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Responding to the Impact of Social Media on Student Mental Health

A report released last month by the Canadian Medical Association Journal provides ample evidence that young people’s increasing exposure to smartphones and social media during the past two decades has coincided with a marked deterioration in their mental health.

According to the report, nearly 90 percent of young people ages 13 to 17 in the U.S. own a smartphone, and 70 percent of teenagers use social media multiple times a day. The report further noted that presentations to hospitals for suicidal ideation or attempts among children and adolescents in the U.S. almost doubled between 2008 and 2015, with the highest increase among adolescent girls.

These findings, unfortunately, do not surprise me. As a Community Partnership Specialist for Behavioral and Mental Health at Communities In Schools (CIS) of Chicago, I collaborate with principals, counselors, and social workers from public schools across our city to ensure that students have access to a range of essential resources they need to overcome trauma and other obstacles in their lives and stay on the path to graduation.


The school leaders I’ve worked with have long welcomed more mental health supports like professional counseling; in recent years, they’ve also sought more help to address several intertwined student challenges: bullying, stress management, and unhealthy online behaviors.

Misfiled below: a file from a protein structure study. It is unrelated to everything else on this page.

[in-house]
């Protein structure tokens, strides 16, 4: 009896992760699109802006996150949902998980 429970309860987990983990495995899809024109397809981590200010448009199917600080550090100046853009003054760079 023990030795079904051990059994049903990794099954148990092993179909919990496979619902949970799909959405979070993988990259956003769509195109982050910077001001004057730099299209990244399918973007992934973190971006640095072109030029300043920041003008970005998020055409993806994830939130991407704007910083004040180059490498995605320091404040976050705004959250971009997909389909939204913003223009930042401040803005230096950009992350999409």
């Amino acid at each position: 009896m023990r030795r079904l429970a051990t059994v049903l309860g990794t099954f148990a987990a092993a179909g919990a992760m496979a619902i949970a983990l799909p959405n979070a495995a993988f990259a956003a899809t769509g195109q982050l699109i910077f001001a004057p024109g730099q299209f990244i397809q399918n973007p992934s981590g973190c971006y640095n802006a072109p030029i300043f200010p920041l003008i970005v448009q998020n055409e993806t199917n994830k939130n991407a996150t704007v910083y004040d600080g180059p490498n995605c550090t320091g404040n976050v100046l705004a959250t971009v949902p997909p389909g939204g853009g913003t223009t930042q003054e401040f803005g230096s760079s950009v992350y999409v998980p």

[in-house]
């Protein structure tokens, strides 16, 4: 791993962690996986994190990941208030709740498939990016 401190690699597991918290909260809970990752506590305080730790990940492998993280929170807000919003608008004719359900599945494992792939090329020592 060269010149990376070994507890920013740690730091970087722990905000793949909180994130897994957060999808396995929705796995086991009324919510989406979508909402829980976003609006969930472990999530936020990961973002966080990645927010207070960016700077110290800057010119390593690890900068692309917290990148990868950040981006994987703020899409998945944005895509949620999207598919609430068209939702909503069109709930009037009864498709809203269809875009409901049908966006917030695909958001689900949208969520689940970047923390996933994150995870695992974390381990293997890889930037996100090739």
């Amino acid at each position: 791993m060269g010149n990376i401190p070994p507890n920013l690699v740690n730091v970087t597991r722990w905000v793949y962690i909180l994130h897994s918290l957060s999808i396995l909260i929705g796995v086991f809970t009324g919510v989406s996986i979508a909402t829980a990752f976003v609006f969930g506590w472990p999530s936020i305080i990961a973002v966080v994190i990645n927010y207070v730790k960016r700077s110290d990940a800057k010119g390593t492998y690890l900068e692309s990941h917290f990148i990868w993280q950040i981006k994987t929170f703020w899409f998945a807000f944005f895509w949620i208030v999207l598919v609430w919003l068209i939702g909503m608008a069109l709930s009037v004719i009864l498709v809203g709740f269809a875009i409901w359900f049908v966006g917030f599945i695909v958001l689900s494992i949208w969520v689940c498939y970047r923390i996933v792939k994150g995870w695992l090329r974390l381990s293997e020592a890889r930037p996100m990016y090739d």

Fortunately, there is a growing list of dedicated community partners educating teachers and students on safe, responsible ways to use social media, as well as how to manage emotional responses that may result from frequent screen use.

The Cook County State’s Attorney, for example, teaches students, staff, and parents about cyberbullying, online personal safety, and recognizing potential threats on the internet. Area hospitals such as Chicago Children’s Center for Behavioral Health, Hartgrove Hospital, and Riveredge Hospital provide stress management workshops for students and adults to learn about healthy and unhealthy forms of stress and develop positive coping skills to deal with a range of stressors, including feelings of anxiety caused by social media.

Despite these encouraging developments, more needs to be done to help students successfully navigate our technology-saturated society.

One thing we must do is encourage more community partner organizations — from arts groups and college prep providers to health educators — to make social media literacy a robust piece of their school programming. Another empowering step is for more health providers to develop programs that teach young people explicit strategies for managing stress linked to social media use. Finally, educators must collaborate more with community partners to develop age- and gender-appropriate programs to help younger children develop healthy screen habits that can serve them throughout life.

While we can’t control the proliferation of smartphones or social media any more than we can the advance of technology, that doesn’t mean we can’t do more to protect our students from the negative impact of screens. If we put schools and community partners at the forefront of our response, technology can become the tool that it was intended to be, not an omnipresent threat to our young people’s healthy growth and development.

Smartphones, social media use and youth mental health
CMAJ 2020 February 10; 192: E136–41. doi: 10.1503/cmaj.190434